In response to Dailypost’s 365 writing prompts, I have dedicated a post to the first sentence of my favorite book. I hope you’ll be able to get something from it. Enjoy reading!
(picture taken while I was reading the book a few months back)
The more you know about leadership, the faster you grow as a leader and the farther you are able to go as a leader. This statement has been a constant reminder to me ever since I read the book called “The Next Generation Leader” by Andy Stanley. Leadership has always been an underrated skill in every organization. Furthermore, the author emphasizes that in today’s generation, there is a shortage of future leaders that are being trained. Another author, Jim Collins of Good to Great, also agrees in the statement who wrote the book back in 2001. We may ask “why?” There are a lot of management schools all over the world and yet leaders are lacking.
Leadership is a skill. Just like every other skill, it is to be learned and to be developed. You harness a skill by practicing or spending time doing it. I remembered the time when I was so frustrated in learning how to type because I was just trying to learn the right way. Today I am thankful that I was able to practice that skill through the years. It has been a constant necessity in every desk job whether in school or at work. In the same way, leadership must be studied. Aspiring leaders must know about it in order to be fully equipped in fulfilling their roles.
We can know about leadership through various ways. In this article, I summed them up into two—learning by personal experience and learning through others’ experiences.
We can know more about leadership by actually doing it. In agreement to the saying “practice makes perfect”, leadership skills are enhanced on a lifelong learning basis. The more we take opportunities to lead, the faster we can grow as a leader. And we can grow the fastest if we are given the opportunities to make our own decisions. We grow by making your own choices. And we learn by failing. We may not totally agree with this but it’s true. Looking back, I had my own share of “takeaways” as a leader.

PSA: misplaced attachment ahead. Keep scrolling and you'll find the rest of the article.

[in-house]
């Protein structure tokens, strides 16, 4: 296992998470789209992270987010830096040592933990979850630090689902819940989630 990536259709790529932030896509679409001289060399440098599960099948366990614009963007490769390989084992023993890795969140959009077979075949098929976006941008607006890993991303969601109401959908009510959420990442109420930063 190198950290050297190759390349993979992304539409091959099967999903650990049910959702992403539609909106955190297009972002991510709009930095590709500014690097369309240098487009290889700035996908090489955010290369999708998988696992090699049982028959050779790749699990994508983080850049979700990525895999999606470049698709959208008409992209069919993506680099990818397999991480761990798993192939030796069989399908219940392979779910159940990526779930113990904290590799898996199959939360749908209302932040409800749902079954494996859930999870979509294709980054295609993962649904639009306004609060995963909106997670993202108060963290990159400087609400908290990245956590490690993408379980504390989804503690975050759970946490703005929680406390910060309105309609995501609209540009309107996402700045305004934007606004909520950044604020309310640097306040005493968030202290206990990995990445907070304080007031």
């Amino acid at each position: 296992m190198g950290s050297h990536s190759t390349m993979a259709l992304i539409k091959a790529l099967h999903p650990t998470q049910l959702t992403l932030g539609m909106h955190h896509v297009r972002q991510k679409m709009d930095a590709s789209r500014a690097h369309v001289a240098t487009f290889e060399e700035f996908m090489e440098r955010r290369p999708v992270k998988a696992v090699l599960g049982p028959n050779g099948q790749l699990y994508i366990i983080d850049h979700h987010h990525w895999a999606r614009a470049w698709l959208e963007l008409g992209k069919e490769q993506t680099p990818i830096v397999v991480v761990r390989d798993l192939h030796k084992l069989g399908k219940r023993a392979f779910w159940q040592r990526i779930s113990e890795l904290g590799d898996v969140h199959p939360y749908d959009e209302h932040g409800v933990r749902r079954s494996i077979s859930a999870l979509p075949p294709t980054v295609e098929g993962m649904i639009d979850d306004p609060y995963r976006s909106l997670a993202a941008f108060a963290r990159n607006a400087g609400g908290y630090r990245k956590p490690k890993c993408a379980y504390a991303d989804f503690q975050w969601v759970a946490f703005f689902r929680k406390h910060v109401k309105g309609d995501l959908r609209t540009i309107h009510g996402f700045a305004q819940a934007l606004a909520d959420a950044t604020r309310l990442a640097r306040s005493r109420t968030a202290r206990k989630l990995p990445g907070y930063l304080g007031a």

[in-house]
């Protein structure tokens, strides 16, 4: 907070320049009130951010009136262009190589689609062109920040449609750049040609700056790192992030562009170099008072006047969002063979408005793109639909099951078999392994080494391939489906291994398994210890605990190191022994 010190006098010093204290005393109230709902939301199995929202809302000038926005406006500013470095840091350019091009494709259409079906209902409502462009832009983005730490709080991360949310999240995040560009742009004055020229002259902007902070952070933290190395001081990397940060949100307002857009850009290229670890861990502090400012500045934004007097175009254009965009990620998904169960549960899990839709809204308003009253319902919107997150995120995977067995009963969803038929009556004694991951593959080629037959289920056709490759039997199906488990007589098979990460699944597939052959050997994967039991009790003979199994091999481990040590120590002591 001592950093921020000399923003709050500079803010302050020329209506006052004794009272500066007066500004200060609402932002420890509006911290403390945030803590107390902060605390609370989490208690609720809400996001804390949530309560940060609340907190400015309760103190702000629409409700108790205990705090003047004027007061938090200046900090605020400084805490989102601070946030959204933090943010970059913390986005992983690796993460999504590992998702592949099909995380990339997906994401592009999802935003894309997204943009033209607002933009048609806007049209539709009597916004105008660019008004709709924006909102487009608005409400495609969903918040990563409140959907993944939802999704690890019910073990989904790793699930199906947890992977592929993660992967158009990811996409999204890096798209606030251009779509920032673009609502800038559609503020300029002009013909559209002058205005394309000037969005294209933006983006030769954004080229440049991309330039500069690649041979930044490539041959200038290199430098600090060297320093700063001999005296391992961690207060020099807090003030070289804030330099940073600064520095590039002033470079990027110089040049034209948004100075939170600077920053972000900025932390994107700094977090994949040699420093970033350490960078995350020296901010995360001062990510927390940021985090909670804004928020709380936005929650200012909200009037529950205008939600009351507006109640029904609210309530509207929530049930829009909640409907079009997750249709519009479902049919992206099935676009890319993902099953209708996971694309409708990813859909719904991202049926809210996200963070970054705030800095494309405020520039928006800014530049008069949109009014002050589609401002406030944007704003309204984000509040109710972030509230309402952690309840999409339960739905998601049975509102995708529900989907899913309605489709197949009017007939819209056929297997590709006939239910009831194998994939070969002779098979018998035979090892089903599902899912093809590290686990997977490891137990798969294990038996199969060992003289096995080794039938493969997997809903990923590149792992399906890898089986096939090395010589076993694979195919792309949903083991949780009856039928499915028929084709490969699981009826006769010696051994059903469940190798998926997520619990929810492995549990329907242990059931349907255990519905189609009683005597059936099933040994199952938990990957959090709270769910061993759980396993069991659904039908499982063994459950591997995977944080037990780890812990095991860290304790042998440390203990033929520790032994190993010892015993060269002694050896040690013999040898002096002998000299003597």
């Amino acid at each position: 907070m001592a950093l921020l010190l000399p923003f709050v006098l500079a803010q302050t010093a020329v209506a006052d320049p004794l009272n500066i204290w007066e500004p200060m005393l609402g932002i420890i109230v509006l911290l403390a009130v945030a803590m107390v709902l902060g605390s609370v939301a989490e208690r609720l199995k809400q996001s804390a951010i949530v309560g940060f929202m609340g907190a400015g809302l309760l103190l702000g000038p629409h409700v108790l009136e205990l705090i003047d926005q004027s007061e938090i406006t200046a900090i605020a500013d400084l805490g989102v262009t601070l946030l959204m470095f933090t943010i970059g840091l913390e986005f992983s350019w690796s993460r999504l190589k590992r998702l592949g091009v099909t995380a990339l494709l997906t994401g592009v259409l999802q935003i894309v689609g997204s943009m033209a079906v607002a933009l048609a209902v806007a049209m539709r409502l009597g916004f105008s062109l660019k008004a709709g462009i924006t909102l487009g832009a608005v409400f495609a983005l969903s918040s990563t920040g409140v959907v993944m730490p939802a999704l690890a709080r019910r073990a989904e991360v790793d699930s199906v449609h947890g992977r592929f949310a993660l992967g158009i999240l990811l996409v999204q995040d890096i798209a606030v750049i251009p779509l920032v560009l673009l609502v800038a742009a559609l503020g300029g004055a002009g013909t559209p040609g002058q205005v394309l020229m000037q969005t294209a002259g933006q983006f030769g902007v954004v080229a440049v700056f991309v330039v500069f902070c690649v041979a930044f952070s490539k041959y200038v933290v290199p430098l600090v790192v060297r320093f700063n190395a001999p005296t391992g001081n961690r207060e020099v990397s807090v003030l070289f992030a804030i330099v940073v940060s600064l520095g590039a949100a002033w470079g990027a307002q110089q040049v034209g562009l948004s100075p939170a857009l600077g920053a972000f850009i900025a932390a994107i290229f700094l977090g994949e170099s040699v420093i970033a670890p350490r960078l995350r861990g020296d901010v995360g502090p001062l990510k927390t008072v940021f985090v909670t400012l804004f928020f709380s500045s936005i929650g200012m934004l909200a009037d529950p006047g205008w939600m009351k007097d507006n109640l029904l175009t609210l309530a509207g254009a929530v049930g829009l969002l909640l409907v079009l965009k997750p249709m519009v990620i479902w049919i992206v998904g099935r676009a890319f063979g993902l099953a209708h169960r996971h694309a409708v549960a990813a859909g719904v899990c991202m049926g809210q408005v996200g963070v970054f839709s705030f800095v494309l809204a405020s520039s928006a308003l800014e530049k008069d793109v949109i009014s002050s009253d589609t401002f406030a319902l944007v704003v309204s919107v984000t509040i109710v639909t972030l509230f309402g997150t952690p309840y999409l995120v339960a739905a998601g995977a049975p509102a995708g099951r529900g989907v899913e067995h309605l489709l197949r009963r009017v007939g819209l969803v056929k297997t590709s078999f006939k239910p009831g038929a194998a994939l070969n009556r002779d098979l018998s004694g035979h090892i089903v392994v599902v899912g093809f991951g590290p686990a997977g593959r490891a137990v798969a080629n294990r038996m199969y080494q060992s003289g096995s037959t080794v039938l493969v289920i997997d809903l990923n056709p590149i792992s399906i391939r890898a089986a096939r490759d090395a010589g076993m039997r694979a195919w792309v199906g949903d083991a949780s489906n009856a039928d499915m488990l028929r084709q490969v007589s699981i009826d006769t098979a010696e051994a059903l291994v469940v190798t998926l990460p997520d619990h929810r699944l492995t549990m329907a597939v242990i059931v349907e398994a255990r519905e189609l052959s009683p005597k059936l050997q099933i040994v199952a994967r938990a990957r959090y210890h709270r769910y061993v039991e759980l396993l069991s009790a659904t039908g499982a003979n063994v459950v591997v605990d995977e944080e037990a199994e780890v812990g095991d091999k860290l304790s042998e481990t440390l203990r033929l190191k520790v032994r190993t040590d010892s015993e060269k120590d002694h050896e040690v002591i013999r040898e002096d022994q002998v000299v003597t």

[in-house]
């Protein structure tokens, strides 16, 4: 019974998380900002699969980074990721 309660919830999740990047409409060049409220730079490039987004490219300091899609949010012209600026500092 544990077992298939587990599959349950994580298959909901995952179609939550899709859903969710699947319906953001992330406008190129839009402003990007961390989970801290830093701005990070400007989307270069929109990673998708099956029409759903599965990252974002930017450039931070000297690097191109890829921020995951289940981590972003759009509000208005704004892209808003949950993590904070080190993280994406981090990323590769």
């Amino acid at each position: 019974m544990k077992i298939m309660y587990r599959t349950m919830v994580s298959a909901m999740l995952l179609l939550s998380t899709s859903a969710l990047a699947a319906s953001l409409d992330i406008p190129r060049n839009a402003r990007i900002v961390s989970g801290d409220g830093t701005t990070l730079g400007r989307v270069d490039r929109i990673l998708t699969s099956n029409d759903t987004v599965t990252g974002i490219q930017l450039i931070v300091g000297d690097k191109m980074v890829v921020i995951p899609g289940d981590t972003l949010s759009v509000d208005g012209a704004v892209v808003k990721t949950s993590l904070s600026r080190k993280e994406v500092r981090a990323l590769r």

One of my greatest failures was being very self-opinionated. Every time I ask for opinions, I would disregard them because I was looking for a similar opinion as mine. I was not aware that my closed-mindedness actually hurt my teammates. There was a time when my sisters, our friends and I were playing. They would suggest the plot of the story but it always ended up getting told by what I want. I felt good and I didn’t care. Through the years, I learned to value the opinion of others. There was one time that I really felt good about it. It was when we were planning for a Christmas party for the employees in the supermarket of my aunt. I delegated specific tasks to them and trusted that they can deliver the job. I expected that their output might be not as I thought would be but it will surely be fine. It took me several years to realize that because I did not seek help from other people.
This leads to my second greatest failure. And that is always speaking instead of listening. We see in movies that men in suits always dictate. They have a charismatic appeal that whenever they enter the board room, they tell others what they want and the meeting is called to an end. They give speeches in front of the shareholders. They conduct press conferences. Leaders are always viewed as good speakers and so I thought. Negotiations professor George Siedel disagrees and so are other leadership experts. Leaders must be able to listen to its people more than he or she speaks. Good leaders are able to understand what the people are going through. They are able to ask a lot of questions and able to observe the surroundings. In the same book, Jim Collins found out that the top leaders of great companies in comparison to good companies have personalities that are reflective, observant and silent type. They do not always have a charismatic appeal and are not always good in public speaking. But they are able to understand where the company is heading and that is what makes a good leader.